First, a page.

Saturday, December 10, 2016

Santa Claws (2014)

While Santa Claws wasn't intended to be confused with the 1996 horror movie with the same name, it was almost certainly intended to be confused with the direct-to-DVD Santa Paws movies. This was produced by "The Asylum," the low-budget production company that produces cheap knock-offs of big-budget pictures and pushes them onto the market early and often. They're also responsible for the Sharknado franchise (which gets name-checked in Santa Claws).

This is a difficult movie to approach. While it was one of the most boring, pointless productions we've ever had the misfortune of sitting through, it did include a sequence where someone had to shove an EpiPen into Santa's chest to save him from a peanut allergy. While this scene wasn't good, it was certainly a unique moment in Christmas entertainment.

It wasn't entirely alone - the movie offered a couple more shots or jokes that implied a subversive streak in the producers. But saying these were few and far between is an understatement: I counted four, most of which were blink-and-you'll-miss-it moments (including one where we had to rewind the movie to verify that, yes, a present was incinerated by rockets).

But I'm getting ahead of myself - let's synopsize.

This opens on Christmas Eve with Santa dropping off a gift at the house of Julia, who owns two cats. Similar to the movies it's ripping off, these are talking animals, but don't expect the same production values. Keep in mind, the effects in The Search for Santa Paws were already of the bargain basement variety; this time, they're several steps below what you expect from Youtube videos. The mouths are horrifically malformed, to the point I can't tell if it's incompetence or some failed attempt at subversion. Either way, you're rarely subjected to it: more often than not, the camera focuses on something other than the speaking animal to save money.

At any rate, it turns out Santa is horribly allergic to cats, leading him to sneeze uncontrollably, fall over, and break Julia's present. In the process, he's seen by her and her next door neighbor, Marcus Bramble.

Jump ahead thirty years.

Presumably, the two cats we just met are long dead, and Julia's now a single mother raising her son, Tommy, in the house she grew up in. Marcus still lives next door, and he's obsessed with Christmas and Santa. Julia, however, refuses to let Tommy observe the holiday, and she insists Santa doesn't exist.

Oh, there are more cats: a mother and three kittens. After a tedious series of mishaps, Julia decrees that they can't afford to keep the kittens. Tommy, in an act of defiance, sneaks in a small Christmas tree in the hopes of sending the three kittens with Santa instead of offering them for adoption locally.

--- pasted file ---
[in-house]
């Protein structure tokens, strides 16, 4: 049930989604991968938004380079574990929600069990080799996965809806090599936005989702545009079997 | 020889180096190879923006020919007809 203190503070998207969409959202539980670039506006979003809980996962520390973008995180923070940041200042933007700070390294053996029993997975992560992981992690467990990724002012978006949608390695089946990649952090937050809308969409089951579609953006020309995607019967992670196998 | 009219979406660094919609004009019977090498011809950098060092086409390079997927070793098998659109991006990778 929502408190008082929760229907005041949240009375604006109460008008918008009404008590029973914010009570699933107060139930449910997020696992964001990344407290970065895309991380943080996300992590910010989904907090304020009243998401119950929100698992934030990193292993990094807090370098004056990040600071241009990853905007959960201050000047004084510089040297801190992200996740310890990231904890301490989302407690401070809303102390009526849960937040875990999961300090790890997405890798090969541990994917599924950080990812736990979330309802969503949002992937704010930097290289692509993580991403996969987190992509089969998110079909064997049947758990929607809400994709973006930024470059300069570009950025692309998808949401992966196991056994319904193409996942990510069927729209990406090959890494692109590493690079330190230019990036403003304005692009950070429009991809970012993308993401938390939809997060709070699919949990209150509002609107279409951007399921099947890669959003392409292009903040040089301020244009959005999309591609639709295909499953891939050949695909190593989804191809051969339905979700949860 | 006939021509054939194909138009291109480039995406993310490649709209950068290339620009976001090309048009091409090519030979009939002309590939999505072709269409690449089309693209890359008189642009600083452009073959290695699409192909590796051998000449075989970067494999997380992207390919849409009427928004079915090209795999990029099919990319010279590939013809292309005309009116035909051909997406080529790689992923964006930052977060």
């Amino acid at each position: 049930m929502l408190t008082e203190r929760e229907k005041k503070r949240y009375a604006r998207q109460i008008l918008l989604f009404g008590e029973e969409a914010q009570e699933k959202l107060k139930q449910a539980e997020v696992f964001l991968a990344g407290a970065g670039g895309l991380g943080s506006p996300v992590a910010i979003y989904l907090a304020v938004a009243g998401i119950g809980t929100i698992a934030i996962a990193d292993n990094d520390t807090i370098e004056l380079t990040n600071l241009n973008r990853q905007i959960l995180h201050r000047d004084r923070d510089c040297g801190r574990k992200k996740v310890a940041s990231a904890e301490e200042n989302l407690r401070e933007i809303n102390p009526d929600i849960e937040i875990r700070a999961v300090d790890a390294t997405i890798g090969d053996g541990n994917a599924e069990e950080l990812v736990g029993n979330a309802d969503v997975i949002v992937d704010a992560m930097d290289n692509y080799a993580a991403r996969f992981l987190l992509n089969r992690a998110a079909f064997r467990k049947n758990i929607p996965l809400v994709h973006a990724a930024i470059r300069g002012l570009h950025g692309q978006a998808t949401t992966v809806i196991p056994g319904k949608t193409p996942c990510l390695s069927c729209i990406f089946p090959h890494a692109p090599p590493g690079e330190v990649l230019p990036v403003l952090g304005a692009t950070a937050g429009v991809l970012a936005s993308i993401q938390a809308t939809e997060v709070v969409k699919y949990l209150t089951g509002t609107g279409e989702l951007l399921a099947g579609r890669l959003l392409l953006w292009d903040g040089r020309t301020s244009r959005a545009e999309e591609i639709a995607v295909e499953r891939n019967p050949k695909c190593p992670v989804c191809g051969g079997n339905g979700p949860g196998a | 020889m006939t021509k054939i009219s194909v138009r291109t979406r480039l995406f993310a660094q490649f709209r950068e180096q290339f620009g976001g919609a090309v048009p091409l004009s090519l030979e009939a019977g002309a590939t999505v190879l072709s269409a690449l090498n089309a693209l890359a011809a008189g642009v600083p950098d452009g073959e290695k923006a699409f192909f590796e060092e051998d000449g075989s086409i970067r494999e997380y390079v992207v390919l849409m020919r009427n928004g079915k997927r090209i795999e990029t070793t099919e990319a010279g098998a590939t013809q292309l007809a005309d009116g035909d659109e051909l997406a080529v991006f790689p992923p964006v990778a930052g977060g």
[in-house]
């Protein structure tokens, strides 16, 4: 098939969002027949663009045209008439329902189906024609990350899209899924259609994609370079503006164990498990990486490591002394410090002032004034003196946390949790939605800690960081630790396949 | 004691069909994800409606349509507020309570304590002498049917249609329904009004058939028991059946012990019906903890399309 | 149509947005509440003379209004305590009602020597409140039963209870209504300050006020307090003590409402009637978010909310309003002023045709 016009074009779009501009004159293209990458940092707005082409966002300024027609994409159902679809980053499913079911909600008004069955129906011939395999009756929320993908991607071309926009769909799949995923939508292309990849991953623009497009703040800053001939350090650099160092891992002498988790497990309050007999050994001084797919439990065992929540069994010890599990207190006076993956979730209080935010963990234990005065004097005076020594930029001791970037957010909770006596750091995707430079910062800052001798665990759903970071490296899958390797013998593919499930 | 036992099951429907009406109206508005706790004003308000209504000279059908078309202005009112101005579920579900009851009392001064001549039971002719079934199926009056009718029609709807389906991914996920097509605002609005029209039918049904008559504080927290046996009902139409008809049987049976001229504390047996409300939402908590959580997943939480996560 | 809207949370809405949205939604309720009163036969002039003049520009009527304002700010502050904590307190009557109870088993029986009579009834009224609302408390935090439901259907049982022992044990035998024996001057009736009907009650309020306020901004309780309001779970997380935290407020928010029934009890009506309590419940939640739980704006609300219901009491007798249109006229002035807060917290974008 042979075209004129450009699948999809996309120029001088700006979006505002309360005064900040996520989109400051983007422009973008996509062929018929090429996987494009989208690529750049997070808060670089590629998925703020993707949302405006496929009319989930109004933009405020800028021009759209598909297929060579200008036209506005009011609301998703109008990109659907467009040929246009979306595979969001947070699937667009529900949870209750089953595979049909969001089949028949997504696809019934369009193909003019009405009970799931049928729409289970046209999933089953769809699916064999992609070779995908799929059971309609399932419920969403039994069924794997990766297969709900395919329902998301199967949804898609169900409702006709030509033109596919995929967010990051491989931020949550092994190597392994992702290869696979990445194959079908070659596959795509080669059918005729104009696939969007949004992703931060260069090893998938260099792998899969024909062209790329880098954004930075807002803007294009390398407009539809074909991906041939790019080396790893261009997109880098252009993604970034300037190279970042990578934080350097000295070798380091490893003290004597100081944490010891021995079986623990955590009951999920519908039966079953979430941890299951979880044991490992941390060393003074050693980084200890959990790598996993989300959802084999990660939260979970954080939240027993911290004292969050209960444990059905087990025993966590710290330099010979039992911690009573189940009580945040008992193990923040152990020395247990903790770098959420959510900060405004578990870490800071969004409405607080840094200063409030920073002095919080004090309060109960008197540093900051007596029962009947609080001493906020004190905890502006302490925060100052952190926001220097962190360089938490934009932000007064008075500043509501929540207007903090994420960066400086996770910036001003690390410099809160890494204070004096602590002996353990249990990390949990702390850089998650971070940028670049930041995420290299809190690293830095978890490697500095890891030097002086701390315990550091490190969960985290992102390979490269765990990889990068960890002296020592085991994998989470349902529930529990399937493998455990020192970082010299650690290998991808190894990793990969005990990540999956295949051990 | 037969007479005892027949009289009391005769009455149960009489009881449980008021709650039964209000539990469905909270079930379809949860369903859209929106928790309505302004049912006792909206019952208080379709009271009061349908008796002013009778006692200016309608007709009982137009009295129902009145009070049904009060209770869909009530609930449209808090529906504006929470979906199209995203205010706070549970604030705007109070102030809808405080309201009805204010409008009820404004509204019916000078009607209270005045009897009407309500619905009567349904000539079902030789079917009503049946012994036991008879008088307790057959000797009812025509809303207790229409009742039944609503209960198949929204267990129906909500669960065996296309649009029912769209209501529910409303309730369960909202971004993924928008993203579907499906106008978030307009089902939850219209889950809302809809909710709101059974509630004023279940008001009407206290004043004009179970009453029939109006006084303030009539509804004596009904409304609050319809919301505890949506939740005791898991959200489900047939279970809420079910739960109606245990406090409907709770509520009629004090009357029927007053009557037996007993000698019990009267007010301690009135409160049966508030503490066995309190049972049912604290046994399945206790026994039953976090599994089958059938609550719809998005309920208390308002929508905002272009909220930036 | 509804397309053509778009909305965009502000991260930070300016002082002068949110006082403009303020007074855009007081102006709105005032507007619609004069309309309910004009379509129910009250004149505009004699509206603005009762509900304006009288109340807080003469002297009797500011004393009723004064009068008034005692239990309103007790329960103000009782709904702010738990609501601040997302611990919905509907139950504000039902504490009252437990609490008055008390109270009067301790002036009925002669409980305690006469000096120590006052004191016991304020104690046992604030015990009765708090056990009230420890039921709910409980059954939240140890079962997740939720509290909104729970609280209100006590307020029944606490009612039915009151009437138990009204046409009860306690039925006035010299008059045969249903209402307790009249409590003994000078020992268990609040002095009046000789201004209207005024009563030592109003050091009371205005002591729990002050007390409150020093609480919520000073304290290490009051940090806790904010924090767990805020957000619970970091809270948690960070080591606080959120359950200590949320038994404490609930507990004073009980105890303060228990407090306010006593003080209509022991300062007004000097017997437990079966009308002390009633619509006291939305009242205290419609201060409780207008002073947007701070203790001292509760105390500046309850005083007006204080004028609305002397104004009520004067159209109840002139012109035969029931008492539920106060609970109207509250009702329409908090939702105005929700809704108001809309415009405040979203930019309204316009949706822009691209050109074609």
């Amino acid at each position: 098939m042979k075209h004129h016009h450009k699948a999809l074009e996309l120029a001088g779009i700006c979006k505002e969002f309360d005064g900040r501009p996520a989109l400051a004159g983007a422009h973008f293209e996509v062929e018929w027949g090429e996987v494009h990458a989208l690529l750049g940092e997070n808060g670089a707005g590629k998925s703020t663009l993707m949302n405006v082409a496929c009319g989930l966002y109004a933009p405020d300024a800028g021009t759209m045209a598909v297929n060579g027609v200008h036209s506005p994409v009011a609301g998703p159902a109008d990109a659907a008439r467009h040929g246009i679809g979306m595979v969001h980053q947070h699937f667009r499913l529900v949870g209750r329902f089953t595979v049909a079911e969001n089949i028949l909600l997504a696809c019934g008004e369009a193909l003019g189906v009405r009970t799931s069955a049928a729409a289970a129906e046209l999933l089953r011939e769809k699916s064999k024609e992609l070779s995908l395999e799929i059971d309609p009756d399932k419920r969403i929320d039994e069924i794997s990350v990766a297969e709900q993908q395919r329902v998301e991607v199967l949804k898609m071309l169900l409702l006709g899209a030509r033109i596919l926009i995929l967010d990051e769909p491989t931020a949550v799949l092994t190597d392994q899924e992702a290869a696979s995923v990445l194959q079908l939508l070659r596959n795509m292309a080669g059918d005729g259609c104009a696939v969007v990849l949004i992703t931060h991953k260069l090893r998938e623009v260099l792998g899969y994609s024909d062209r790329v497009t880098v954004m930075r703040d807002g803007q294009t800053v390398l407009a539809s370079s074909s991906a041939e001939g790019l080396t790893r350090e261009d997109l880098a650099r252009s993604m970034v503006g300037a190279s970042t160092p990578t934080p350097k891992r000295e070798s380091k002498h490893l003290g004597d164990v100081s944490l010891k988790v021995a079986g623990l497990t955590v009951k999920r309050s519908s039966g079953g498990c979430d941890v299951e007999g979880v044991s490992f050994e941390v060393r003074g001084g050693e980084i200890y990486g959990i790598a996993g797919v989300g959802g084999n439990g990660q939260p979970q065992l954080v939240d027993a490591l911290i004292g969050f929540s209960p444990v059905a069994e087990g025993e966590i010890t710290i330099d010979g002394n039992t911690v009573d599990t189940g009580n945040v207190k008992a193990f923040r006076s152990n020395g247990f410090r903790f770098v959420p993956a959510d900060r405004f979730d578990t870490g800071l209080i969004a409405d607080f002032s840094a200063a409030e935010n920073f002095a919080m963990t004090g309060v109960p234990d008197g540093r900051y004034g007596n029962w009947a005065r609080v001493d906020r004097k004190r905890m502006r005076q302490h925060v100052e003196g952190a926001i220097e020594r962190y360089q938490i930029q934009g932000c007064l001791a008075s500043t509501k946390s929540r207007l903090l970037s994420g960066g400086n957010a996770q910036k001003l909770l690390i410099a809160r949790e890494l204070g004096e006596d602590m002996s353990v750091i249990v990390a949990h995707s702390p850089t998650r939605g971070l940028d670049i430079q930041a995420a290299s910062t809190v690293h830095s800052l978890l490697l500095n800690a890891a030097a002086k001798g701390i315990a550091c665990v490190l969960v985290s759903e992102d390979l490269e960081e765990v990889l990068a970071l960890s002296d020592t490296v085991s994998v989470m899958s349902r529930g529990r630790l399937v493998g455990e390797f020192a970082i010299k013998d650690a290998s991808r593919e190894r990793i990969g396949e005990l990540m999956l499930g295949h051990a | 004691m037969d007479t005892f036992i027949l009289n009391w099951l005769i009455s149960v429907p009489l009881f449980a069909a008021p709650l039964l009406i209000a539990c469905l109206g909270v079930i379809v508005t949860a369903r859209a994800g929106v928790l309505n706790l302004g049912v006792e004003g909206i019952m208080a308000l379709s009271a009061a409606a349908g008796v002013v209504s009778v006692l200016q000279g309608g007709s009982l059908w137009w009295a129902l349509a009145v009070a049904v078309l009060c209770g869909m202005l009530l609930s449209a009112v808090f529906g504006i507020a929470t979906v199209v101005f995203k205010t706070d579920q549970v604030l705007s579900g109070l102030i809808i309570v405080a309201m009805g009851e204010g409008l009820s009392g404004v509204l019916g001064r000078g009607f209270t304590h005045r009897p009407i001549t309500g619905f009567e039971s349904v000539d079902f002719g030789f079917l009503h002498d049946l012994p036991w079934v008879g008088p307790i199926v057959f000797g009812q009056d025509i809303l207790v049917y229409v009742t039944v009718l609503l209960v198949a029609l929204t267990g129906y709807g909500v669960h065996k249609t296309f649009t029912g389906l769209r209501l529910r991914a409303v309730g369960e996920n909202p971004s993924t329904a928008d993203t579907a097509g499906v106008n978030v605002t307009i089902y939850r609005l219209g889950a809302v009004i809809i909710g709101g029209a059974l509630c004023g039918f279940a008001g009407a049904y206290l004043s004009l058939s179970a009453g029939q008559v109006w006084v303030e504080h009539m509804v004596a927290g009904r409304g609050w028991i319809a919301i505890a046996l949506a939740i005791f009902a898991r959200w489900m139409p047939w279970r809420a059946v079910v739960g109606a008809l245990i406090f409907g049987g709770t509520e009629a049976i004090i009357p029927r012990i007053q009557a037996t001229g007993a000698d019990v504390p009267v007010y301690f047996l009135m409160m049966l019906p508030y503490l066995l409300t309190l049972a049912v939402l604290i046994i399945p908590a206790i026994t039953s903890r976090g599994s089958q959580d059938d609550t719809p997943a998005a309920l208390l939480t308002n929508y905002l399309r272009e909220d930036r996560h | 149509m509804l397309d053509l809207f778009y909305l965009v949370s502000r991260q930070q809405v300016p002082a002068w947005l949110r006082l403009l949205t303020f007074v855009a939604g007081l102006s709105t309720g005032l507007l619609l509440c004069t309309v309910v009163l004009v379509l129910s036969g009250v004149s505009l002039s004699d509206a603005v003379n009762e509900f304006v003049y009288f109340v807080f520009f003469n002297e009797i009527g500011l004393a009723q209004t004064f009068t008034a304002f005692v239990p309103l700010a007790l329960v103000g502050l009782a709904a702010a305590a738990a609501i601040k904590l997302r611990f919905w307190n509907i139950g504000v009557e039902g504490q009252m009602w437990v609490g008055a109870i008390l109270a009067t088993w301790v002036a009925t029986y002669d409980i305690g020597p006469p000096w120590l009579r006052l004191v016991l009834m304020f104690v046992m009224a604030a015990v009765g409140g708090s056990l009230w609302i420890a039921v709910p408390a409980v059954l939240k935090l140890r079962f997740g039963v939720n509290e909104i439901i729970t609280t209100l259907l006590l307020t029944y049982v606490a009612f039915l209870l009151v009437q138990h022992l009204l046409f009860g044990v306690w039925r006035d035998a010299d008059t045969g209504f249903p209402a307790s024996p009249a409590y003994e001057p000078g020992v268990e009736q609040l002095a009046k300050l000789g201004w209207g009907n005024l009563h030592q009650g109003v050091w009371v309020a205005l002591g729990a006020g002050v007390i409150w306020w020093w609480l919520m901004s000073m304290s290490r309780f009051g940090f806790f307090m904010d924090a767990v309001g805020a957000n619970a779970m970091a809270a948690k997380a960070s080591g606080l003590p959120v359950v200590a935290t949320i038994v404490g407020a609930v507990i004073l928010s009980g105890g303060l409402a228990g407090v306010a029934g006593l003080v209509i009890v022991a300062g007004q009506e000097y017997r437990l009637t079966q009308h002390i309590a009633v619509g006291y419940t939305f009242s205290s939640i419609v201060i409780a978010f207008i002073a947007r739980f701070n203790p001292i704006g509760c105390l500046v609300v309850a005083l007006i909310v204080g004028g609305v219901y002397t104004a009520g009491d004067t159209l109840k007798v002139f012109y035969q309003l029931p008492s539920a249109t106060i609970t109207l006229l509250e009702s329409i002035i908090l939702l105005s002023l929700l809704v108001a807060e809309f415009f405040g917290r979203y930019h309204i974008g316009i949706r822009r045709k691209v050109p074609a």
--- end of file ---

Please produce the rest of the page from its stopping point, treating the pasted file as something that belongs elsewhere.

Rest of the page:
Normally, I'd say this makes more sense in the context of the movie, but not this time. This thing was rife with non sequiturs and random twists. Characters would vanish or appear for scenes without explanation, and no one's motivation made a damn bit of sense.

Anyway, Tommy leaves Santa a box of kittens and a note, which he takes up to the roof before realizing what's enclosed. When he does, he sneezes uncontrollably, falls off the roof, and is knocked unconscious. The reindeer explain to the kittens that they'll have to fill in, and they take off in the sleigh after an interactive tutorial which may or may not be a live feed to an elf at the North Poll (both interpretations are contradicted by the movie).

While they're delivering gifts all over the world (and escaping a psychotic child who wants to play dress-up with the kittens), Tommy rolls Santa inside and works on reviving him. Marcus, meanwhile, battles with the kittens' mother for some unexplained reason.

Once Santa's awake, Julia finds him and freaks out. He uses magic to prove he's the real Santa and psychoanalyzes her hatred of the holidays. Turns out, after she saw Santa as a child, no one would believe her. This led her to hate Christmas and deny the truth to her son. Marcus, however, endured the bullying, because he was stronger, so Julia resented him, as well.

Oh, good. For a moment I was worried we were going to get through this without any sexism.

Backstory explained, all her problems are solved. And Marcus, he puts on Santa's hat and realizes the true meaning of Christmas is saving the stupid kittens who are now running on a sheet that the filmmakers really want us to the believe is a snowbank.

Oh yeah - they crashed when they were almost through delivering the gifts.

Marcus manages to hack into Santa's sleigh and help the kittens activate the back-up rockets, which get them back. Everyone's reunited, and the remaining plot points are solved or forgotten.

It's difficult to convey how little effort was put into this, outside of the aforementioned handful of bizarre moments. The writing was astonishingly lazy, and the actors weren't trying, either. It was crappy film-making at its crappiest.

But occasionally - just for a moment - that "so bad it's good" magic tried to break through. I kept wanting them to bottle that sense of the bizarre and run with it, make that the tone of the movie. There were trace elements of B-horror weirdness interspersed here and there.

But they were never more than that. Whatever momentary flash of interest they'd inspired fizzled just as fast, and we were thrown back into an abyss of boring stupidity.

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